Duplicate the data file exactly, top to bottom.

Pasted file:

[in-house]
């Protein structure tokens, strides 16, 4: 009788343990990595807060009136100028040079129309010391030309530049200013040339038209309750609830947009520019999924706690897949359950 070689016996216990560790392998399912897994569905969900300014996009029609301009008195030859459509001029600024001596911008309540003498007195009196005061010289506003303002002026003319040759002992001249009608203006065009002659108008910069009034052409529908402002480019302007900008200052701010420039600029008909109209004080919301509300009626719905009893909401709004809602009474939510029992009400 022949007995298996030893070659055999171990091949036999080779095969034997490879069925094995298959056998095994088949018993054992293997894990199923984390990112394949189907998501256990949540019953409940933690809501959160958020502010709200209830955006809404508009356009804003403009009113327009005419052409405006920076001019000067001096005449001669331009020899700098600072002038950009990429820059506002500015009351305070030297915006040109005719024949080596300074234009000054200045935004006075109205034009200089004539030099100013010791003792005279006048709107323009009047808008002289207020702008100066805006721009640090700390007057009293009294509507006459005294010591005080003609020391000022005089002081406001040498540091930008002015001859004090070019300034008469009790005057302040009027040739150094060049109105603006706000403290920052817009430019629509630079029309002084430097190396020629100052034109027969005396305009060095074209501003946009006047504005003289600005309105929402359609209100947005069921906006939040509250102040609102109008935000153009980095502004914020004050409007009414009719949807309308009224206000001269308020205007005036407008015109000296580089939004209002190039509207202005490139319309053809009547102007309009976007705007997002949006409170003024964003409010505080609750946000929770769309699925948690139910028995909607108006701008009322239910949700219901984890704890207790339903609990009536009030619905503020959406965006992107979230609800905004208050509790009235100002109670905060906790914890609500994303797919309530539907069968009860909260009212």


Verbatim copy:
[in-house]
């Protein structure tokens, strides 16, 4: 009788343990990595807060009136100028040079129309010391030309530049200013040339038209309750609830947009520019999924706690897949359950 070689016996216990560790392998399912897994569905969900300014996009029609301009008195030859459509001029600024001596911008309540003498007195009196005061010289506003303002002026003319040759002992001249009608203006065009002659108008910069009034052409529908402002480019302007900008200052701010420039600029008909109209004080919301509300009626719905009893909401709004809602009474939510029992009400 022949007995298996030893070659055999171990091949036999080779095969034997490879069925094995298959056998095994088949018993054992293997894990199923984390990112394949189907998501256990949540019953409940933690809501959160958020502010709200209830955006809404508009356009804003403009009113327009005419052409405006920076001019000067001096005449001669331009020899700098600072002038950009990429820059506002500015009351305070030297915006040109005719024949080596300074234009000054200045935004006075109205034009200089004539030099100013010791003792005279006048709107323009009047808008002289207020702008100066805006721009640090700390007057009293009294509507006459005294010591005080003609020391000022005089002081406001040498540091930008002015001859004090070019300034008469009790005057302040009027040739150094060049109105603006706000403290920052817009430019629509630079029309002084430097190396020629100052034109027969005396305009060095074209501003946009006047504005003289600005309105929402359609209100947005069921906006939040509250102040609102109008935000153009980095502004914020004050409007009414009719949807309308009224206000001269308020205007005036407008015109000296580089939004209002190039509207202005490139319309053809009547102007309009976007705007997002949006409170003024964003409010505080609750946000929770769309699925948690139910028995909607108006701008009322239910949700219901984890704890207790339903609990009536009030619905503020959406965006992107979230609800905004208050509790009235100002109670905060906790914890609500994303797919309530539907069968009860909260009212």